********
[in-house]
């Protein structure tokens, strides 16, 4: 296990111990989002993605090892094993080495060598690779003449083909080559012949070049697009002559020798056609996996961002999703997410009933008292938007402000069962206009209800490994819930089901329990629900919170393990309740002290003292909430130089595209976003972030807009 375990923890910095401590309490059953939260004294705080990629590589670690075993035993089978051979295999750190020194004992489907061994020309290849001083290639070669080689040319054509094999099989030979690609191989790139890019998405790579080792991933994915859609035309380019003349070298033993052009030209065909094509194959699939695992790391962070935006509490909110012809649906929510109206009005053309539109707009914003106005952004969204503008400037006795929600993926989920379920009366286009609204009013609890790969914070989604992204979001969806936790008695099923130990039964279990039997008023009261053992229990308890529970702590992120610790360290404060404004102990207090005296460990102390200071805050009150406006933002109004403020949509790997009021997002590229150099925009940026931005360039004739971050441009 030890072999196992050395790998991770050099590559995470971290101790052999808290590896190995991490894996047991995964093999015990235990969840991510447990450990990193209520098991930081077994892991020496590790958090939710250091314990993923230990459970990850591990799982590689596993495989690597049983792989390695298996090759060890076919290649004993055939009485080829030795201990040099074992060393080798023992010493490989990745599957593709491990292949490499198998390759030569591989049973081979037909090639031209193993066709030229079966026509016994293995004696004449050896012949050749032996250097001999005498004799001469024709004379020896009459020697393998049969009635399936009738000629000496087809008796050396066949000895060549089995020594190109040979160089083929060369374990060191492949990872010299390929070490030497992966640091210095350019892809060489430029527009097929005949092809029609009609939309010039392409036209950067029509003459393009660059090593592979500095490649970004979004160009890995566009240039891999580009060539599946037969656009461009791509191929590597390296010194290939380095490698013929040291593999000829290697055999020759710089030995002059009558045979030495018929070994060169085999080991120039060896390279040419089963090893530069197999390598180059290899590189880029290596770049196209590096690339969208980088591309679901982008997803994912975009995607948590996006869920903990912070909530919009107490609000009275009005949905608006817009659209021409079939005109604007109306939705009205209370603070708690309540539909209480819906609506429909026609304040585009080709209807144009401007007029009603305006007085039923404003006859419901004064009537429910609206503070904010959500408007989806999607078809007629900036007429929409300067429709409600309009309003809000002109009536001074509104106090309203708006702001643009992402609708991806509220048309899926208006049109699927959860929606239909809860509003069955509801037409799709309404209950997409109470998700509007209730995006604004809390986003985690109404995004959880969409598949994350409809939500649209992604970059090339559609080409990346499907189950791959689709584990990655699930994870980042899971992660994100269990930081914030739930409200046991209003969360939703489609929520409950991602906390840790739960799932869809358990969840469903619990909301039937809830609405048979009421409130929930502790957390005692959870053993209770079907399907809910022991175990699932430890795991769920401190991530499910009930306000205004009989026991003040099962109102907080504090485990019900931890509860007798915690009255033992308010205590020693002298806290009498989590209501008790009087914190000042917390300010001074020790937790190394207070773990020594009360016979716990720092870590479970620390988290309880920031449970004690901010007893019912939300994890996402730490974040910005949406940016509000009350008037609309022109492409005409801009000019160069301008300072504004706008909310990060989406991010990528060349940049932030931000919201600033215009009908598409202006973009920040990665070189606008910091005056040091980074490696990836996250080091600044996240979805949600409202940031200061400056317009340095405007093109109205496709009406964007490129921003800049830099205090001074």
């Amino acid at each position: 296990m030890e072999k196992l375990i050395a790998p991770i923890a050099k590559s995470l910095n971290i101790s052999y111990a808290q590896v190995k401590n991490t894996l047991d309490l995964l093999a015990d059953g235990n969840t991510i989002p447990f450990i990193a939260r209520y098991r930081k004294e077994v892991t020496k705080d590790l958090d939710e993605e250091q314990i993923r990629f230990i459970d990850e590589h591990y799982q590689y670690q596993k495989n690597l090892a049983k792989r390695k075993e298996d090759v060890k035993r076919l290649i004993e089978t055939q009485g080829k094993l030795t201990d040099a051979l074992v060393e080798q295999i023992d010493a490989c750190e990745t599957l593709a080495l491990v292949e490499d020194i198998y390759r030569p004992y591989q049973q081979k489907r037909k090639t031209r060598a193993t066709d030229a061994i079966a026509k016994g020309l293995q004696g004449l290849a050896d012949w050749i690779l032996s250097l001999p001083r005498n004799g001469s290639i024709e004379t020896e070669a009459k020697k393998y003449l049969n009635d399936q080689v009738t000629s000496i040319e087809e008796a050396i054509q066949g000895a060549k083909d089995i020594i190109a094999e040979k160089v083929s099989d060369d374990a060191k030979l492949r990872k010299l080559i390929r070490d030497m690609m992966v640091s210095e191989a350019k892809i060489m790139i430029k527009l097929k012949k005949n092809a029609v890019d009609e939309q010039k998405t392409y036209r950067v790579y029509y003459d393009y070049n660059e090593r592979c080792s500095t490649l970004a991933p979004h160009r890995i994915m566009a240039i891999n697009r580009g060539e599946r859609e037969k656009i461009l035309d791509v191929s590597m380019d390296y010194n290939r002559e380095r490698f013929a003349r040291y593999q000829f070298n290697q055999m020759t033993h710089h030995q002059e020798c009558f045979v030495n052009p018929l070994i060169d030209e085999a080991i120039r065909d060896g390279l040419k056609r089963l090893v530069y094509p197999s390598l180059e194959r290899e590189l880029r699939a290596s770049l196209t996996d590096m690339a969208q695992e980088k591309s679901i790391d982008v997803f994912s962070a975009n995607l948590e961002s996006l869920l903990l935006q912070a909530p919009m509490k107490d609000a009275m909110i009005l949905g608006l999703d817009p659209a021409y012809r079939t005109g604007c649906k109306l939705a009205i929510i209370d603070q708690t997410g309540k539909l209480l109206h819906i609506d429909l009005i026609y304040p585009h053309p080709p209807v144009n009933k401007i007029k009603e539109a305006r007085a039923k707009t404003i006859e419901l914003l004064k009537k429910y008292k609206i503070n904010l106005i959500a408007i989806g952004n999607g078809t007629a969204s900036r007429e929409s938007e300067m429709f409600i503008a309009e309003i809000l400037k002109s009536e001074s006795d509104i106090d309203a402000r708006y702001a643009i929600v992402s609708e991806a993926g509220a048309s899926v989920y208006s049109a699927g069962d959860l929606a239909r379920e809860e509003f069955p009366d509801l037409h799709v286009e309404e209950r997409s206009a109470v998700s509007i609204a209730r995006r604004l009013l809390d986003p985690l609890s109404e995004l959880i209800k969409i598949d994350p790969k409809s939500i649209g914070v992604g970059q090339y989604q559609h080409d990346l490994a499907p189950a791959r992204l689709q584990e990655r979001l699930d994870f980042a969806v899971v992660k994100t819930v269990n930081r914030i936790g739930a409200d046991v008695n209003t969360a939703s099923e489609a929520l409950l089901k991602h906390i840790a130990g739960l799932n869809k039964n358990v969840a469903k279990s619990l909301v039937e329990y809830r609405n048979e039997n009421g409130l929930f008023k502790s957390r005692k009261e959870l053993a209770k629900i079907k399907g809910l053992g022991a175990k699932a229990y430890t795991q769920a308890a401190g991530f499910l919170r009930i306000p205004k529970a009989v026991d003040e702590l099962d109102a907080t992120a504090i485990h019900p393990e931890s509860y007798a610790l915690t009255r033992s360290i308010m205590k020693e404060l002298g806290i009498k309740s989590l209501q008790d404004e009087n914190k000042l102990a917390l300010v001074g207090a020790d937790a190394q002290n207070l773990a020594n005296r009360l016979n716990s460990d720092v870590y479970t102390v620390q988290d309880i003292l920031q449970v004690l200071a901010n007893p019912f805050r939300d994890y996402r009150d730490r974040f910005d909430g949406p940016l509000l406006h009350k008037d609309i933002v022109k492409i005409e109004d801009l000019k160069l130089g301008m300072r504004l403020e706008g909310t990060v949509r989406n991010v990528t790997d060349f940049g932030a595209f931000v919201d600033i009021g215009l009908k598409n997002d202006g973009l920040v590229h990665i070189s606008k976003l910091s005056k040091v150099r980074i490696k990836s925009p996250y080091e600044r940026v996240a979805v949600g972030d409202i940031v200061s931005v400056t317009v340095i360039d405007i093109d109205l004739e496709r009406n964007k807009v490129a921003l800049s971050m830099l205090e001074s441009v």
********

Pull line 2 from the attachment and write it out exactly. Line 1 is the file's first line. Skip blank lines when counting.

């Protein structure tokens, strides 16, 4: 296990111990989002993605090892094993080495060598690779003449083909080559012949070049697009002559020798056609996996961002999703997410009933008292938007402000069962206009209800490994819930089901329990629900919170393990309740002290003292909430130089595209976003972030807009 375990923890910095401590309490059953939260004294705080990629590589670690075993035993089978051979295999750190020194004992489907061994020309290849001083290639070669080689040319054509094999099989030979690609191989790139890019998405790579080792991933994915859609035309380019003349070298033993052009030209065909094509194959699939695992790391962070935006509490909110012809649906929510109206009005053309539109707009914003106005952004969204503008400037006795929600993926989920379920009366286009609204009013609890790969914070989604992204979001969806936790008695099923130990039964279990039997008023009261053992229990308890529970702590992120610790360290404060404004102990207090005296460990102390200071805050009150406006933002109004403020949509790997009021997002590229150099925009940026931005360039004739971050441009 030890072999196992050395790998991770050099590559995470971290101790052999808290590896190995991490894996047991995964093999015990235990969840991510447990450990990193209520098991930081077994892991020496590790958090939710250091314990993923230990459970990850591990799982590689596993495989690597049983792989390695298996090759060890076919290649004993055939009485080829030795201990040099074992060393080798023992010493490989990745599957593709491990292949490499198998390759030569591989049973081979037909090639031209193993066709030229079966026509016994293995004696004449050896012949050749032996250097001999005498004799001469024709004379020896009459020697393998049969009635399936009738000629000496087809008796050396066949000895060549089995020594190109040979160089083929060369374990060191492949990872010299390929070490030497992966640091210095350019892809060489430029527009097929005949092809029609009609939309010039392409036209950067029509003459393009660059090593592979500095490649970004979004160009890995566009240039891999580009060539599946037969656009461009791509191929590597390296010194290939380095490698013929040291593999000829290697055999020759710089030995002059009558045979030495018929070994060169085999080991120039060896390279040419089963090893530069197999390598180059290899590189880029290596770049196209590096690339969208980088591309679901982008997803994912975009995607948590996006869920903990912070909530919009107490609000009275009005949905608006817009659209021409079939005109604007109306939705009205209370603070708690309540539909209480819906609506429909026609304040585009080709209807144009401007007029009603305006007085039923404003006859419901004064009537429910609206503070904010959500408007989806999607078809007629900036007429929409300067429709409600309009309003809000002109009536001074509104106090309203708006702001643009992402609708991806509220048309899926208006049109699927959860929606239909809860509003069955509801037409799709309404209950997409109470998700509007209730995006604004809390986003985690109404995004959880969409598949994350409809939500649209992604970059090339559609080409990346499907189950791959689709584990990655699930994870980042899971992660994100269990930081914030739930409200046991209003969360939703489609929520409950991602906390840790739960799932869809358990969840469903619990909301039937809830609405048979009421409130929930502790957390005692959870053993209770079907399907809910022991175990699932430890795991769920401190991530499910009930306000205004009989026991003040099962109102907080504090485990019900931890509860007798915690009255033992308010205590020693002298806290009498989590209501008790009087914190000042917390300010001074020790937790190394207070773990020594009360016979716990720092870590479970620390988290309880920031449970004690901010007893019912939300994890996402730490974040910005949406940016509000009350008037609309022109492409005409801009000019160069301008300072504004706008909310990060989406991010990528060349940049932030931000919201600033215009009908598409202006973009920040990665070189606008910091005056040091980074490696990836996250080091600044996240979805949600409202940031200061400056317009340095405007093109109205496709009406964007490129921003800049830099205090001074």